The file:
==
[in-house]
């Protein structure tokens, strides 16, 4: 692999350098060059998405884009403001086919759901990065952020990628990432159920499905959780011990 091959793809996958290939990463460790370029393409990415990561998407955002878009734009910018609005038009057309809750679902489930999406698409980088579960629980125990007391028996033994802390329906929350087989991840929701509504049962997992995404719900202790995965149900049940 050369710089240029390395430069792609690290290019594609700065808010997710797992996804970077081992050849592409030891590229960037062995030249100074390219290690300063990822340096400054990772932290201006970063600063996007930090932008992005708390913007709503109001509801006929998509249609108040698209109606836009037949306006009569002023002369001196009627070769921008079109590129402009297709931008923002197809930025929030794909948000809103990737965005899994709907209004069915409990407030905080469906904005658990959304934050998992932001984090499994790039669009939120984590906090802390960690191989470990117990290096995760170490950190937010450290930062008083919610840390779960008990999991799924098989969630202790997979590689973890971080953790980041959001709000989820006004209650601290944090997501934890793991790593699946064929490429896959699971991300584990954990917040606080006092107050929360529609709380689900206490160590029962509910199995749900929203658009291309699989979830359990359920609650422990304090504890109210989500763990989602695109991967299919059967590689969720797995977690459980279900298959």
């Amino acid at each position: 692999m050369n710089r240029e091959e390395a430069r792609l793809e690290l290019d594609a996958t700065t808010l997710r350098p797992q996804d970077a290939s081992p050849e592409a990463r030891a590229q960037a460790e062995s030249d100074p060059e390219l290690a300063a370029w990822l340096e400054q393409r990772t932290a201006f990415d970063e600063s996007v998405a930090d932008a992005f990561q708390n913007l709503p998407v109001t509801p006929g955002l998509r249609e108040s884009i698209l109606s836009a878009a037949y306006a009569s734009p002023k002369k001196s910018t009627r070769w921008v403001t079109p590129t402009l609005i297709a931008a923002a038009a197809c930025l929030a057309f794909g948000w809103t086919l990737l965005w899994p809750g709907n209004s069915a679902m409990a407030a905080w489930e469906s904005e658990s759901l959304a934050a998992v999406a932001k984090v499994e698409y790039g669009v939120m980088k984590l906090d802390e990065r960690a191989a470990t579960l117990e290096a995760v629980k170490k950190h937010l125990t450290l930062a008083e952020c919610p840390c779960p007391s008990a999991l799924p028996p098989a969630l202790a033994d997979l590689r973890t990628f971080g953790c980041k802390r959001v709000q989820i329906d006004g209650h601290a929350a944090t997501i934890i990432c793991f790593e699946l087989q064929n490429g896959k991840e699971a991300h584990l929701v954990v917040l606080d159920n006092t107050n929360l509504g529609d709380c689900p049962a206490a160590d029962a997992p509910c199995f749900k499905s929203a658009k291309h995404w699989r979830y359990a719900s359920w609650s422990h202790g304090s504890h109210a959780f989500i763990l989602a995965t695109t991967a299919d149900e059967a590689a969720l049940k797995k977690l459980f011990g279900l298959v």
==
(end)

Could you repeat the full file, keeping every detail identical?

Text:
[in-house]
């Protein structure tokens, strides 16, 4: 692999350098060059998405884009403001086919759901990065952020990628990432159920499905959780011990 091959793809996958290939990463460790370029393409990415990561998407955002878009734009910018609005038009057309809750679902489930999406698409980088579960629980125990007391028996033994802390329906929350087989991840929701509504049962997992995404719900202790995965149900049940 050369710089240029390395430069792609690290290019594609700065808010997710797992996804970077081992050849592409030891590229960037062995030249100074390219290690300063990822340096400054990772932290201006970063600063996007930090932008992005708390913007709503109001509801006929998509249609108040698209109606836009037949306006009569002023002369001196009627070769921008079109590129402009297709931008923002197809930025929030794909948000809103990737965005899994709907209004069915409990407030905080469906904005658990959304934050998992932001984090499994790039669009939120984590906090802390960690191989470990117990290096995760170490950190937010450290930062008083919610840390779960008990999991799924098989969630202790997979590689973890971080953790980041959001709000989820006004209650601290944090997501934890793991790593699946064929490429896959699971991300584990954990917040606080006092107050929360529609709380689900206490160590029962509910199995749900929203658009291309699989979830359990359920609650422990304090504890109210989500763990989602695109991967299919059967590689969720797995977690459980279900298959």
């Amino acid at each position: 692999m050369n710089r240029e091959e390395a430069r792609l793809e690290l290019d594609a996958t700065t808010l997710r350098p797992q996804d970077a290939s081992p050849e592409a990463r030891a590229q960037a460790e062995s030249d100074p060059e390219l290690a300063a370029w990822l340096e400054q393409r990772t932290a201006f990415d970063e600063s996007v998405a930090d932008a992005f990561q708390n913007l709503p998407v109001t509801p006929g955002l998509r249609e108040s884009i698209l109606s836009a878009a037949y306006a009569s734009p002023k002369k001196s910018t009627r070769w921008v403001t079109p590129t402009l609005i297709a931008a923002a038009a197809c930025l929030a057309f794909g948000w809103t086919l990737l965005w899994p809750g709907n209004s069915a679902m409990a407030a905080w489930e469906s904005e658990s759901l959304a934050a998992v999406a932001k984090v499994e698409y790039g669009v939120m980088k984590l906090d802390e990065r960690a191989a470990t579960l117990e290096a995760v629980k170490k950190h937010l125990t450290l930062a008083e952020c919610p840390c779960p007391s008990a999991l799924p028996p098989a969630l202790a033994d997979l590689r973890t990628f971080g953790c980041k802390r959001v709000q989820i329906d006004g209650h601290a929350a944090t997501i934890i990432c793991f790593e699946l087989q064929n490429g896959k991840e699971a991300h584990l929701v954990v917040l606080d159920n006092t107050n929360l509504g529609d709380c689900p049962a206490a160590d029962a997992p509910c199995f749900k499905s929203a658009k291309h995404w699989r979830y359990a719900s359920w609650s422990h202790g304090s504890h109210a959780f989500i763990l989602a995965t695109t991967a299919d149900e059967a590689a969720l049940k797995k977690l459980f011990g279900l298959v």